July 5, 2018 — The C.D. Howe Institute’s Monetary Policy Council (MPC) called for the Bank of Canada to raise its target for the overnight rate, its benchmark policy interest rate, to 1.50 percent at its next announcement on July 11, 2018. Looking further ahead, the Council called for the Bank to hold the target at 1.50 percent in September, with further increases raising it to 2.00 percent by July of 2019.
The MPC provides an independent assessment of the monetary stance consistent with the Bank of Canada’s 2 percent inflation target. Jeremy Kronick, an Associate Director, Research at the C.D. Howe Institute chaired the 120th Council’s meeting. Council members make recommendations for the Bank of Canada’s upcoming interest-rate announcement, the subsequent announcement, and the announcements six months and one year ahead. The Council’s formal recommendation for each announcement is the median vote of the members attending the meeting.
All but one of the nine MPC members who attended this meeting called for an overnight rate target higher than the current one at the upcoming meeting on Wednesday 11 July (see table). The near unanimity reflected the group’s view that Canadian economic data in the second quarter have rebounded from a sluggish beginning to 2018. Output has risen since April, with the Business Outlook Survey suggesting we are at or above productive capacity. The labour market is also showing signs of tightening with growth in average hourly earnings at its highest level since 2008. The housing market continues to stabilize following policy changes enacted at the start of 2018. Furthermore, the latest CPI data have headline inflation, and two of the Bank’s three core CPI measures above the two percent target. Lastly, the call for an interest rate hike was also bolstered by strong US economic data, and the potential spillover to the Canadian economy.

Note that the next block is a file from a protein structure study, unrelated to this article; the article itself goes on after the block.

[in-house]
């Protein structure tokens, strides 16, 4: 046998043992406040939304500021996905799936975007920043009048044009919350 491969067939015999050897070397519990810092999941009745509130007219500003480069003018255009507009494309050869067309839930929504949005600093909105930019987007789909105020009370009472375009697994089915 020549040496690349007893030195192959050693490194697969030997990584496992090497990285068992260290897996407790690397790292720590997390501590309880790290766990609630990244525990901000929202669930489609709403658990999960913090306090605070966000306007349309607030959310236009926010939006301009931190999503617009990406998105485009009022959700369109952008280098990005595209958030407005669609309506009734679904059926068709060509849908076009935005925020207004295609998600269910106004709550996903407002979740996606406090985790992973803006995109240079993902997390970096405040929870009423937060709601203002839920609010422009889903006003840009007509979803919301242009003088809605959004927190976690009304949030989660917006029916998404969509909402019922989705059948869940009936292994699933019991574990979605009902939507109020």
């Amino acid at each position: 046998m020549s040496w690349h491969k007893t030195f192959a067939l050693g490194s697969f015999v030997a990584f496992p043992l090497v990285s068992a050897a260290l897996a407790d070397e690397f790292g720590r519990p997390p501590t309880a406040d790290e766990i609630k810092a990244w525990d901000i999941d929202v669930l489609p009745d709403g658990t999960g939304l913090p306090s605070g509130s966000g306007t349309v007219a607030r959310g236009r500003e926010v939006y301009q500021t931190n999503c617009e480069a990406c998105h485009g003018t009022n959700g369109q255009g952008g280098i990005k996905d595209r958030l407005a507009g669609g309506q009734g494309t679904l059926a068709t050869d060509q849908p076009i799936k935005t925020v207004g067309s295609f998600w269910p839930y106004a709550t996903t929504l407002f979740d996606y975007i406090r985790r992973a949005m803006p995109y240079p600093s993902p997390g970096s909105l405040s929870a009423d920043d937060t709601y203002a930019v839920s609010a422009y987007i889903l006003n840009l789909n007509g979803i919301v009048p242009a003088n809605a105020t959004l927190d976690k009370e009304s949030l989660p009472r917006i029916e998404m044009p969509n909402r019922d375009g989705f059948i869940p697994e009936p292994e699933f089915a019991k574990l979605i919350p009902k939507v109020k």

Notwithstanding the near-consensus for a higher target at the upcoming meeting, there was concern over geopolitical risks and significant uncertainty on the trade front. Members highlighted the fact that the Business Outlook Survey was taken prior to US tariffs on steel and aluminum, and before the worsening rhetoric on potential auto tariffs. All-out trade wars, whether they include Canada or not, would create negative spillovers for the Canadian economy. This uncertainty, however, was not enough to sway the vote for next week’s meeting, but it did lead to caution as members looked ahead to the September meeting.
Several Council members noted other reasons for caution in the near term. Increases in oil prices, despite their rebound and resulting upward pressure on inflation, have largely been supply driven, less reflective of a strengthening economy. Growth in monetary aggregates continues to slow. And, lastly, the most recent employment and trade data have yet to be released, coming out just prior to next week’s meeting. Under those circumstances, members felt that Governing Council would be prudent to leave rates steady following next week’s rate hike.
The views and opinions expressed by the participants are their own and do not necessarily reflect the views of the organizations with which they are affiliated, or those of the C.D. Howe Institute.
The MPC’s next vote will take place on August 30th, 2018 prior to the Bank of Canada’s interest rate announcement on September 5th, 2018.
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